While the thought of two of Shakespeare’s characters turning to cannibalism is certainly interesting, it was probably not what the Bard was thinking while churning out crowd pleasers. Instead, the bearded wordsmith was more interested in entertaining the masses with his own brand of timeless wit and agonised tragedy. Hence the birth of Hamlet as Thomas sees it: “It’s written as a wonderful adventure story, as well as a great redemptive one, because he actually does avenge his dead father in the end… And it’s an extraordinary play about the existence of man and humanity.” Not bad for a couple of night’s quill-wobbling.
"Hamlet really doesn’t figure much in my grand plan."
Like playing for you national team in the case of a footballer, or writing for the UK’s leading theatre website for a journalist, playing Hamlet is at the top of most male actors’ wish lists. In taking the role of the vengeful prince, they join the ranks of a whole host of theatrical knights, most of the great names in the history of theatre… and Mel Gibson. In the RSC’s current production, ex-Bond villain and offspring of Dame Maggie Smith, Toby Stephens plays the dotty Dane. Thomas has certainly been affected by his princely ways: “Toby is such a heroic Hamlet; he’s a golden boy that they all cheer and get over-excited about in a really lovely way at the end.”
“I thought it would be awful. To be honest I was dreading it.” This is, surprisingly, how Thomas felt initially at the thought of playing Gertrude. She quite fancied the manipulative evil of Lady Macbeth but, having played Ophelia earlier in her career, the move from young-yet-mad girl to motherly-yet-murderer-loving woman did not entice her. “I’d always thought the play was about Ophelia – which shows where I’m at! Now I think it is a play about Gertrude. In fact, I don’t know why it’s not called ‘Gertrude’! I think whatever part one plays, one suddenly sees the play from that person’s point of view. So automatically it became a play about Gertrude, rather than a play about Ophelia. Hamlet really doesn’t figure much in my grand plan.”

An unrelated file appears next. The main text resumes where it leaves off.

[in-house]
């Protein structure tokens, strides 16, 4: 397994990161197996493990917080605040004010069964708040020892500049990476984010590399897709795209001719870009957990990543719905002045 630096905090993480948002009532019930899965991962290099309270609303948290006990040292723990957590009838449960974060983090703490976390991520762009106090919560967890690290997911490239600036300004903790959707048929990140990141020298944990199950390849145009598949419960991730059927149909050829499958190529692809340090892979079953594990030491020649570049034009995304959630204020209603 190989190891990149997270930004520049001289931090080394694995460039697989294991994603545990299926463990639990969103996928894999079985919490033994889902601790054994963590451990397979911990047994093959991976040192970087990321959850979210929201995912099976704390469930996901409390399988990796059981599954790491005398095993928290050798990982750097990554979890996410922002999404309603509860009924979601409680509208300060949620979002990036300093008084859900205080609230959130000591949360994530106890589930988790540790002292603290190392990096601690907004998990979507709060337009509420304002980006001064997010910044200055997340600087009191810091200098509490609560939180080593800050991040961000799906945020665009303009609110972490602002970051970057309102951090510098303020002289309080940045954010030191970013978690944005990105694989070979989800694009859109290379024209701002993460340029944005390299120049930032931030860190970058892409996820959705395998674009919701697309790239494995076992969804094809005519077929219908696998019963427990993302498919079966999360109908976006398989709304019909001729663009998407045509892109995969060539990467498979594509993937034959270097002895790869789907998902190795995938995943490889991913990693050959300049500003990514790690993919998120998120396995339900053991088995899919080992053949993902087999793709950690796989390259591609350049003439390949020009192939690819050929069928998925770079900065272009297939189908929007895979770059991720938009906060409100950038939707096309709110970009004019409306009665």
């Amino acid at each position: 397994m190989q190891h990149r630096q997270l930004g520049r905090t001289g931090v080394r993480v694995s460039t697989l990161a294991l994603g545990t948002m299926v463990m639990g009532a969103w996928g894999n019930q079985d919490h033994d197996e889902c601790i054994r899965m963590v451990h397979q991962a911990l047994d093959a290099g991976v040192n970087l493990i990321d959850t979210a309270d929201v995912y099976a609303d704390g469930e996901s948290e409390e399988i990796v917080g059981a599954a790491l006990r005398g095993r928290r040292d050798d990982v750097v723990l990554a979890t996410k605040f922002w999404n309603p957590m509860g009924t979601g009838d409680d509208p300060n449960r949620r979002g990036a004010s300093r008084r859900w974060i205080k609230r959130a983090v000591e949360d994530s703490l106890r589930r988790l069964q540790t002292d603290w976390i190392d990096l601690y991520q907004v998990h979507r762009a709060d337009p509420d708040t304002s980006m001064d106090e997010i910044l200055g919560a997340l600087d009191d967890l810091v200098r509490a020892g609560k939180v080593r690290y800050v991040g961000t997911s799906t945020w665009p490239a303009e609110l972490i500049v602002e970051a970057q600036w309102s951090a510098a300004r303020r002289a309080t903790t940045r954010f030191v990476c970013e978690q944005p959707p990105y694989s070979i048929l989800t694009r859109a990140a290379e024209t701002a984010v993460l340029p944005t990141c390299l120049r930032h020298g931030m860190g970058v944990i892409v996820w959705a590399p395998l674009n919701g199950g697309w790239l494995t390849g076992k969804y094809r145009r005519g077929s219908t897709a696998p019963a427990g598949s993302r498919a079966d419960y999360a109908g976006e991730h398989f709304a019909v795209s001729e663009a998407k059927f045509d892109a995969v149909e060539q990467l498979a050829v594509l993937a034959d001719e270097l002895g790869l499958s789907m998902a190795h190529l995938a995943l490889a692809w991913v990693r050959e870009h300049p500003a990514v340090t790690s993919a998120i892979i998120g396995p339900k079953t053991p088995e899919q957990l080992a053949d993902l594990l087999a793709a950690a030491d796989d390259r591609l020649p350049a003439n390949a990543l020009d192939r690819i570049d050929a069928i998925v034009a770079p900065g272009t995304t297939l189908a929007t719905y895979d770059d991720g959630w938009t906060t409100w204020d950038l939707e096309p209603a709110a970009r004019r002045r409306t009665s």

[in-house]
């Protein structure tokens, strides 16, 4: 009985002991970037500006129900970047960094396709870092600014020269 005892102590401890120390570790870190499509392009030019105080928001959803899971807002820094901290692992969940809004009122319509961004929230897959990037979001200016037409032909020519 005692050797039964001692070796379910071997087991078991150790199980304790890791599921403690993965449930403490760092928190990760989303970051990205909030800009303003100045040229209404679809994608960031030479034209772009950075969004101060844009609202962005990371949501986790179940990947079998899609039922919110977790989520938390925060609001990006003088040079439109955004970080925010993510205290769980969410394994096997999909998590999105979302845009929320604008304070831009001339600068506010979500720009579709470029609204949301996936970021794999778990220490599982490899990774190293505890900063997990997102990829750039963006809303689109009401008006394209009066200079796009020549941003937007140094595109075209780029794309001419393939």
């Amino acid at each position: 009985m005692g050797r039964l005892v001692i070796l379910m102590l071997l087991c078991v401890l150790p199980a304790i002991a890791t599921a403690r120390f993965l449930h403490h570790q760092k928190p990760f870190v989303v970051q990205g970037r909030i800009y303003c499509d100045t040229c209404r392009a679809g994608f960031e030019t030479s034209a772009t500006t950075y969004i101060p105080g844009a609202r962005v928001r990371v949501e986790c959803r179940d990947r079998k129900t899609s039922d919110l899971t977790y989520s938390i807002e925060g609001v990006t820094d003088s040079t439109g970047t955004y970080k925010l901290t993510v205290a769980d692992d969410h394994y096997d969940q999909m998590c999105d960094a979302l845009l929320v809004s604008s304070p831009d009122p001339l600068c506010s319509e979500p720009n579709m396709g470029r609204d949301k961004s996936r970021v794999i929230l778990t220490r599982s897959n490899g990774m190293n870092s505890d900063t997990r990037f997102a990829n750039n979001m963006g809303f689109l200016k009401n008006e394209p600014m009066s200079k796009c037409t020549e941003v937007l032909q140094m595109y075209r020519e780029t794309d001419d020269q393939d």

During the Hamlet rehearsals, Thomas’ initial doubts and concerns made way for a much brighter reaction to the matriarchal role. “It’s been a bit of a revelation working on it, because it is underwritten, that’s sure, but if you dig away, it’s all there. She starts as kind of vain, very spoilt, slightly hard – because she’s a survivor, she’s not just a soppy victim like she’s often played; she’s hung onto her power. [By the end] she becomes a mother and a grown up, rather than an aging princess who’s rather spoilt and lovely and has everything she wants.”